Emus Loose in Egnar: Big Stories from Small Towns

Overview

At a time when mainstream news media are hemorrhaging and doomsayers are predicting the death of journalism, take heart: the First Amendment is alive and well in small towns across America. In Emus Loose in Egnar, award-winning journalist Judy Muller takes the reader on a grassroots tour of rural American newspapers, from an Indian reservation in Montana to the Alaska tundra to Martha?s Vineyard, and discovers that many weeklies are not just surviving, but thriving.

 

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Emus Loose in Egnar: Big Stories from Small Towns

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Overview

At a time when mainstream news media are hemorrhaging and doomsayers are predicting the death of journalism, take heart: the First Amendment is alive and well in small towns across America. In Emus Loose in Egnar, award-winning journalist Judy Muller takes the reader on a grassroots tour of rural American newspapers, from an Indian reservation in Montana to the Alaska tundra to Martha’s Vineyard, and discovers that many weeklies are not just surviving, but thriving.

 

In these small towns, stories can range from club news to Klan news, from broken treaties to broken hearts, from banned books to escaped emus; they document the births, deaths, crimes, sports, and local shenanigans that might seem to matter only to those who live there. And yet, as this book shows us, these “little” stories create a mosaic of American life that tells us a great deal about who we are—what moves us, angers us, amuses us.

 

Filled with characters both quirky and courageous, the book is a heartening reminder that there is a different kind of “bottom line” in the hearts of journalists who keep churning out good stories, week after week, for the corniest of reasons: that our freedoms depend on it. Not that they would put it that way, necessarily. In the words of one editor in Colorado, “If we found a political official misusing taxpayer funds, we wouldn’t hesitate to nail him to a stump.”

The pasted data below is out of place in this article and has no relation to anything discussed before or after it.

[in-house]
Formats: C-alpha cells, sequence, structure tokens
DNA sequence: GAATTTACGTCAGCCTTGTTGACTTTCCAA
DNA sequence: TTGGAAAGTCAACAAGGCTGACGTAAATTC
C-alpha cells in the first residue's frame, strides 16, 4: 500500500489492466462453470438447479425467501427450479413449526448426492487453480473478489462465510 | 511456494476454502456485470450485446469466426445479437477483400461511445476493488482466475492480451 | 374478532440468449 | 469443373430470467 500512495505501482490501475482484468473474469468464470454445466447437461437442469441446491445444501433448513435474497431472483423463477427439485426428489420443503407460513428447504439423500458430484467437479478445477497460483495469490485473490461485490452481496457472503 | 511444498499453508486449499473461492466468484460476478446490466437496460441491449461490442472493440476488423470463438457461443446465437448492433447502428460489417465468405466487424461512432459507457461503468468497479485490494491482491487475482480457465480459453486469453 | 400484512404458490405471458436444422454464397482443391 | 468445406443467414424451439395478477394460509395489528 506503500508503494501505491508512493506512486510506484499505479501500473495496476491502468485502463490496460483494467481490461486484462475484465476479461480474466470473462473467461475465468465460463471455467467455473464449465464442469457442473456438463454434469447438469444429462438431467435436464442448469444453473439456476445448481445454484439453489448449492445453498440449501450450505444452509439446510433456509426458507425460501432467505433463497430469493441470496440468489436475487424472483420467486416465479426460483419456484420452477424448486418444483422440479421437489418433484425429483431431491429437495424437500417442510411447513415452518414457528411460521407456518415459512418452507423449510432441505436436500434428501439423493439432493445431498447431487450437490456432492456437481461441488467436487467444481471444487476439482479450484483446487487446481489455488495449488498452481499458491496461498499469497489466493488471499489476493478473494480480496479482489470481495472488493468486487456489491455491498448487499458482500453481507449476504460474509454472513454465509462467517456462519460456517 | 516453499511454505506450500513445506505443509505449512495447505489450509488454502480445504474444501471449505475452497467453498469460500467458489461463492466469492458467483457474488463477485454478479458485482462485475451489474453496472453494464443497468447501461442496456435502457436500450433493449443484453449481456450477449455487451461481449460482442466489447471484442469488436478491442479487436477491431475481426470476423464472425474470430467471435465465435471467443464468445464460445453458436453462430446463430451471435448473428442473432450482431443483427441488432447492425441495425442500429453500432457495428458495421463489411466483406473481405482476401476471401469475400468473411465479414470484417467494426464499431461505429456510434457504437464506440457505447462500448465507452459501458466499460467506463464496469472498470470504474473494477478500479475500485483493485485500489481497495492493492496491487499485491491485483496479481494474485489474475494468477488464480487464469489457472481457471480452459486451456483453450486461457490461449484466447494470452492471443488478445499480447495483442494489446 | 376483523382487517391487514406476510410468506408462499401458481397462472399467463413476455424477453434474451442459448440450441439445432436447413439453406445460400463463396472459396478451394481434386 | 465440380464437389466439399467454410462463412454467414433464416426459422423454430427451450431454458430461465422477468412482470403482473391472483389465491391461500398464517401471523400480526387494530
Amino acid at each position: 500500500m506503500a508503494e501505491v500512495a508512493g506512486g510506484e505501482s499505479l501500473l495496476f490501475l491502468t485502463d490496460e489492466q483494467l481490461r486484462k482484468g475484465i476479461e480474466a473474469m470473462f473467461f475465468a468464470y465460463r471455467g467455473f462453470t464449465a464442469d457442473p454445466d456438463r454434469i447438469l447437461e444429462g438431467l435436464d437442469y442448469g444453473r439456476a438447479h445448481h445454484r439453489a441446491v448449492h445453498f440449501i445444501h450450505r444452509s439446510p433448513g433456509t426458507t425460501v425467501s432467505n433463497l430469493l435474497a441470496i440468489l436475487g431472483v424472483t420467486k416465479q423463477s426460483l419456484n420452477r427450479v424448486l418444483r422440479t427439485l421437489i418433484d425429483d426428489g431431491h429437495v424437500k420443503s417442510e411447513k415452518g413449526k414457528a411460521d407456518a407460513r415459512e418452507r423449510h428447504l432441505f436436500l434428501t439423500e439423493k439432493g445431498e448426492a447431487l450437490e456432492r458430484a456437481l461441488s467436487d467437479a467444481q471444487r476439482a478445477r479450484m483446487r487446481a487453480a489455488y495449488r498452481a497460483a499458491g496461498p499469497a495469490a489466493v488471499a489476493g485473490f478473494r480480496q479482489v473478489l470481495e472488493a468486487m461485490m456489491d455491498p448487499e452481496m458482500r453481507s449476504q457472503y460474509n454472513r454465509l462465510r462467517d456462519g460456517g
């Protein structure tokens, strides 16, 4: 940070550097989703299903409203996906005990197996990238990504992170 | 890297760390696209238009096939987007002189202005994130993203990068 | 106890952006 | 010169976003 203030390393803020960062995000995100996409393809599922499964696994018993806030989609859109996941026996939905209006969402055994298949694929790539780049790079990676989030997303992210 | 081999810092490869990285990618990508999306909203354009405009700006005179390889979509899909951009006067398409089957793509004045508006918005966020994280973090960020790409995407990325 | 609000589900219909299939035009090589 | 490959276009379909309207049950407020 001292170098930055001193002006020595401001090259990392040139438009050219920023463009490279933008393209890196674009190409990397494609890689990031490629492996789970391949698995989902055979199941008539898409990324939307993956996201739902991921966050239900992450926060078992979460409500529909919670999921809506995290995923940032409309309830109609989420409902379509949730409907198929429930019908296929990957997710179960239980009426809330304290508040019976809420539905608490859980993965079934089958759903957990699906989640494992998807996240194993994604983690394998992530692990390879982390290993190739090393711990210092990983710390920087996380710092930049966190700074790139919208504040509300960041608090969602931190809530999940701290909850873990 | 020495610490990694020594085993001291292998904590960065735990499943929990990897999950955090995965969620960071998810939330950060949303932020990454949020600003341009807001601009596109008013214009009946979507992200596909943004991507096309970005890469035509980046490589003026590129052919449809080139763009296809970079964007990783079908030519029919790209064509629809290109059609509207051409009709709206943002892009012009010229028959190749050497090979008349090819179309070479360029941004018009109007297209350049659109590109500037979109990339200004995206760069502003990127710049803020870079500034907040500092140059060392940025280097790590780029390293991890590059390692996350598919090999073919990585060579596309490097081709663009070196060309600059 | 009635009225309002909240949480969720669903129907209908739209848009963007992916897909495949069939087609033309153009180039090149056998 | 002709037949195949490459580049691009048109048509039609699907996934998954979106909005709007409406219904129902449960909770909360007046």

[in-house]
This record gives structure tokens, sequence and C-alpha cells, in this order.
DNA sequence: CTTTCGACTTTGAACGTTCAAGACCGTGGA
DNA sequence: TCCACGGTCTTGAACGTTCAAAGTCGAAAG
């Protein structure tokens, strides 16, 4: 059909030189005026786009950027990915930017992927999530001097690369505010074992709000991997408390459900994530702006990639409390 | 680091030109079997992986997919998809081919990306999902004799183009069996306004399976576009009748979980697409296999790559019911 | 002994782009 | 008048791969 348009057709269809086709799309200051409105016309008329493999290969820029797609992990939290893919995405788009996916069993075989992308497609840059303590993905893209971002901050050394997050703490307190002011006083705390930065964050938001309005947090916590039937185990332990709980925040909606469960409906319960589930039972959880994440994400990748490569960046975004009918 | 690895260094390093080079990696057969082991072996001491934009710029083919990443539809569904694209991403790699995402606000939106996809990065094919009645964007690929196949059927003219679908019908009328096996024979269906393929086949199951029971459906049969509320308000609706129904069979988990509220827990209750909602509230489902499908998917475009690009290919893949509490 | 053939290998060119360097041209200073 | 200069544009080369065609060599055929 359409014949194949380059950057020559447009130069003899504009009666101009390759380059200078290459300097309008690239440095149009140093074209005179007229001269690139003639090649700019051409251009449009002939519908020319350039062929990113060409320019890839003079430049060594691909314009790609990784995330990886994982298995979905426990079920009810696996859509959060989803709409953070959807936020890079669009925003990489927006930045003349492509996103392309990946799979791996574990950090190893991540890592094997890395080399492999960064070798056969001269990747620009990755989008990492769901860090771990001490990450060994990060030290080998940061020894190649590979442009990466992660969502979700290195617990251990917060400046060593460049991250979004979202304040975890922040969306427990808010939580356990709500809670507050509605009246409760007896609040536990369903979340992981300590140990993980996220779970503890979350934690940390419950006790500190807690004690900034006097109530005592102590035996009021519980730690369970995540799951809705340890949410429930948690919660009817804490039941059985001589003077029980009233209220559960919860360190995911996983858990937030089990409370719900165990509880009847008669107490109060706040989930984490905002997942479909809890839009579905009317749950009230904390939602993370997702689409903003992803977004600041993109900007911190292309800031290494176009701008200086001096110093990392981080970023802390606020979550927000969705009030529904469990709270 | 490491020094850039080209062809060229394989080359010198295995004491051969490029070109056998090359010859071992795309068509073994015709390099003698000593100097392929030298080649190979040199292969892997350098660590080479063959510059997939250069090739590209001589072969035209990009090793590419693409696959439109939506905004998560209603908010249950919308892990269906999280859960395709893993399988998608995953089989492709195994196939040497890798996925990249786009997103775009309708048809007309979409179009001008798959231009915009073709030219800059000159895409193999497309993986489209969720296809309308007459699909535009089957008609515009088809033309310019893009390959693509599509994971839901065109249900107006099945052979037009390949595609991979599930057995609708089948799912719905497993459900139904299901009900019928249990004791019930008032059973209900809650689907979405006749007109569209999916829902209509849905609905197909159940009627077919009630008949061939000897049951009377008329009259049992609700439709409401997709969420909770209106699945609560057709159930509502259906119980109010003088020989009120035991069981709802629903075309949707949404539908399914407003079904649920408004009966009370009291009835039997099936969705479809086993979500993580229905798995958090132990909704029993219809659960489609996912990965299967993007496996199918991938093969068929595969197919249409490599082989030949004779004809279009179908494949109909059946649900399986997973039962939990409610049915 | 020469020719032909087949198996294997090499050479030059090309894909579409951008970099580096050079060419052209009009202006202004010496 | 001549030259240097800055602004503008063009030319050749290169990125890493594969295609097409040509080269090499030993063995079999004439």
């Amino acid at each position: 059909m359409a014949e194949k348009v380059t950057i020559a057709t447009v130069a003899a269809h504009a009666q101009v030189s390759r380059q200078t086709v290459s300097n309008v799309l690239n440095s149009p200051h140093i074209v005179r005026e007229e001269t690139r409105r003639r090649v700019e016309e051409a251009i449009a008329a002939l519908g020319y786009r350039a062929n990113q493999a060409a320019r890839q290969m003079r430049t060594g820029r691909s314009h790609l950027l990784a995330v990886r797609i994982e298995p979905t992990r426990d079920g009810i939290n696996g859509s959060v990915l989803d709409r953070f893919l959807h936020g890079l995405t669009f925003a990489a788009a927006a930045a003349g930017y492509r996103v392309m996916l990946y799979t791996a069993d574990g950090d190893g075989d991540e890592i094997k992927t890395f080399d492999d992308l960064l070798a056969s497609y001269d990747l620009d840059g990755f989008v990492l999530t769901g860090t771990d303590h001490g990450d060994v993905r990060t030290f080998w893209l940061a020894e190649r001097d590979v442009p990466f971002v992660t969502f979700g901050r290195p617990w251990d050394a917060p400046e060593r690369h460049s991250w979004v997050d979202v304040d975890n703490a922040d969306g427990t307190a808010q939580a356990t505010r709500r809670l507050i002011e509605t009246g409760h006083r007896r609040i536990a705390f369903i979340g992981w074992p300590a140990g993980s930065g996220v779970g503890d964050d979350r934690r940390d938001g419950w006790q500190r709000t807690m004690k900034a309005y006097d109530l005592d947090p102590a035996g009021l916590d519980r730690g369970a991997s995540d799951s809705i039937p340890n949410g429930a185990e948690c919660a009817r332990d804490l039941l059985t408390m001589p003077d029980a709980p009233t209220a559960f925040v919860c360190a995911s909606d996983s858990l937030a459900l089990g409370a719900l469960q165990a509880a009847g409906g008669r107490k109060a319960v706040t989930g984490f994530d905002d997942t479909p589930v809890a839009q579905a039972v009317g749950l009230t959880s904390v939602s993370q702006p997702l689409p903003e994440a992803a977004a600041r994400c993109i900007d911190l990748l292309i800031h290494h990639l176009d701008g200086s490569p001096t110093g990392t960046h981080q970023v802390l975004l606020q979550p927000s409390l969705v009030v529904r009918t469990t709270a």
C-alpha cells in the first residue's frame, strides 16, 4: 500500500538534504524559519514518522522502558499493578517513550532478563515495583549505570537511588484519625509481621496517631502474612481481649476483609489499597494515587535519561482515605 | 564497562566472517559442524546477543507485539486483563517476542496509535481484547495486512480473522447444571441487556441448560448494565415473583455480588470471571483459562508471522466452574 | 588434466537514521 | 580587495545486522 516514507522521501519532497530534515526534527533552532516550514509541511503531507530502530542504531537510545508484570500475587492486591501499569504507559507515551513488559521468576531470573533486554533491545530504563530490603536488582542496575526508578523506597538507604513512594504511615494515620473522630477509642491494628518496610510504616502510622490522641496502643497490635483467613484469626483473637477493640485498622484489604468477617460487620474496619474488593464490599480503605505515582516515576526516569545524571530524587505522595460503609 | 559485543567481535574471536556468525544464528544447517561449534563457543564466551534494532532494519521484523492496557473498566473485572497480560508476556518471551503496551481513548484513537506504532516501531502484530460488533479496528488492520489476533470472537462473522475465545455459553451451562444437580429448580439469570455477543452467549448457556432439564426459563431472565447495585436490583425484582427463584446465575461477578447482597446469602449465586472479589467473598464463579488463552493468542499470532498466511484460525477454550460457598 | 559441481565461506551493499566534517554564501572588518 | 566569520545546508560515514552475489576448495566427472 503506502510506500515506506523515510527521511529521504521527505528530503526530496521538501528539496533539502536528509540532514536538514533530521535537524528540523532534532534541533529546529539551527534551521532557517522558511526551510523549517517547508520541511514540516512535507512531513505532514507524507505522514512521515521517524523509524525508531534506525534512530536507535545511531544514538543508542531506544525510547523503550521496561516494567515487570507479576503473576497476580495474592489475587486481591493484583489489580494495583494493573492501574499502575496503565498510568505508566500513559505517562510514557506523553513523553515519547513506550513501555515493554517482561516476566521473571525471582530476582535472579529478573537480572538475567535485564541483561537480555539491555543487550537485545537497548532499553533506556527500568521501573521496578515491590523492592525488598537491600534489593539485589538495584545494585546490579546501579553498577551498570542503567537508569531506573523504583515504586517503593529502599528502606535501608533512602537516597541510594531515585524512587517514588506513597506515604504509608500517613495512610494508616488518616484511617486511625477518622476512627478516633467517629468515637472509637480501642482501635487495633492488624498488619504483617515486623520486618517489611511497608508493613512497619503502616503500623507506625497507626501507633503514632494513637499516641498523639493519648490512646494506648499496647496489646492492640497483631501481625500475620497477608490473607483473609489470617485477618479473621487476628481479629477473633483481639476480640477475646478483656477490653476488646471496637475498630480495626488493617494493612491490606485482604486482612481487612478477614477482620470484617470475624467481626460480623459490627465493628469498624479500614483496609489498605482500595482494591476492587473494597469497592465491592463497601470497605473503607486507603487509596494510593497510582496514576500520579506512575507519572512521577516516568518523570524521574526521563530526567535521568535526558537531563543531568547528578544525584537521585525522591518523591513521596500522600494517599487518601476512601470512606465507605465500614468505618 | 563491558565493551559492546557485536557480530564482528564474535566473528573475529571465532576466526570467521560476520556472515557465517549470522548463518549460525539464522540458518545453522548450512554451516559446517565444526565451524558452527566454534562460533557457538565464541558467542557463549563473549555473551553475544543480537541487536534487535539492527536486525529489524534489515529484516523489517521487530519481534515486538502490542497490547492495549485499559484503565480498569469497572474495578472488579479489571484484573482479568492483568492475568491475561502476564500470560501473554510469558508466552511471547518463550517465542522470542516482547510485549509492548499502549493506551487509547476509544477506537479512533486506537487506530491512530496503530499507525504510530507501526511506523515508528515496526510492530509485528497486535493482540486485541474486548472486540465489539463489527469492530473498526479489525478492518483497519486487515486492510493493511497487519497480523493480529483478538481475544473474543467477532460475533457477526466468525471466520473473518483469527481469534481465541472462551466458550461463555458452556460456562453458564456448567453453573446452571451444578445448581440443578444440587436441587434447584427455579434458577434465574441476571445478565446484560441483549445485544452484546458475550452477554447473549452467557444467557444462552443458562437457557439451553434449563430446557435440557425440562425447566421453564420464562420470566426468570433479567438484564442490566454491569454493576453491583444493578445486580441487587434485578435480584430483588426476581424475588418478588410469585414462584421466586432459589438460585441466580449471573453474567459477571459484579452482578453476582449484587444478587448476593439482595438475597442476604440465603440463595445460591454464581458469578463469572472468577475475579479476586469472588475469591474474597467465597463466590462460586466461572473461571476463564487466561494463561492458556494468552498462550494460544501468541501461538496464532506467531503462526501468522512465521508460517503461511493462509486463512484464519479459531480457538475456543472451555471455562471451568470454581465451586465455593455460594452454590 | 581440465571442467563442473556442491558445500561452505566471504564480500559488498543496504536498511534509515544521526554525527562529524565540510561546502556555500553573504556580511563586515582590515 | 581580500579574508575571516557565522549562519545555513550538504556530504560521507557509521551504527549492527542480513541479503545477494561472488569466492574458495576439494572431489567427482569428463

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Editorial Reviews

Booklist

"Created and maintained by a stalwart breed of writers, editors, and publishers who are committed to their craft and its purpose, local newspapers may be struggling more than their big-city counterparts, but that just makes their David/Goliath personae more appealing. Doggedly traversing the country from Montana to Martha’s Vineyard to spotlight the best of this bucolic bunch, Muller insightfully reveals the stories both large and small that divide and unite their readers, and profiles the dedicated individuals who even risk their lives to bring controversial issues and facts to light."Carol Haggas, Booklist

— Carol Haggas

Anderson Valley Advertiser

"Emus Loose in Egnar brings encouraging news."—Bruce Anderson, Anderson Valley Advertiser

— Bruce Anderson

ForeWord

"Spiced up with rich portraits of curmudgeons, quirky editors, and pugnacious reporters, Muller''s compelling and endearing defense of small town journalism proves the value of thinking globally while writing locally."—Elizabeth Millard, ForeWord

— Elizabeth Millard

Online Journalism Review

"Emus demonstrates that the best local journalism begins with community connection and knowledge—not just with a dateline—and is heavily dependent on those who lead it. No matter what the platform, journalism at this level can serve communities powerfully or fail them significantly. Muller makes us glad for the "hyperlocal" stalwarts who do things right."—Melanie Sill, Online Journalism Review

— Melanie Sill

Wall Street Journal - Daniel Akst
"[Emus Loose in Egnar is an] engaging account of local journalism outside the major urban hubs. Without the muscle of a big-city newspaper—or the benefit of working at arm's length from public officials and advertisers—the passionate lunatics who put out America's small-town weeklies labor to keep local politicians honest while coping with anger, threats, pleading, exhaustion, poverty and, often, instead of gratitude, cold shoulders from neighbors on the checkout line at the IGA."—Daniel Akst, Wall Street Journal
ForeWord - Elizabeth Millard
"Spiced up with rich portraits of curmudgeons, quirky editors, and pugnacious reporters, Muller's compelling and endearing defense of small town journalism proves the value of thinking globally while writing locally."—Elizabeth Millard, ForeWord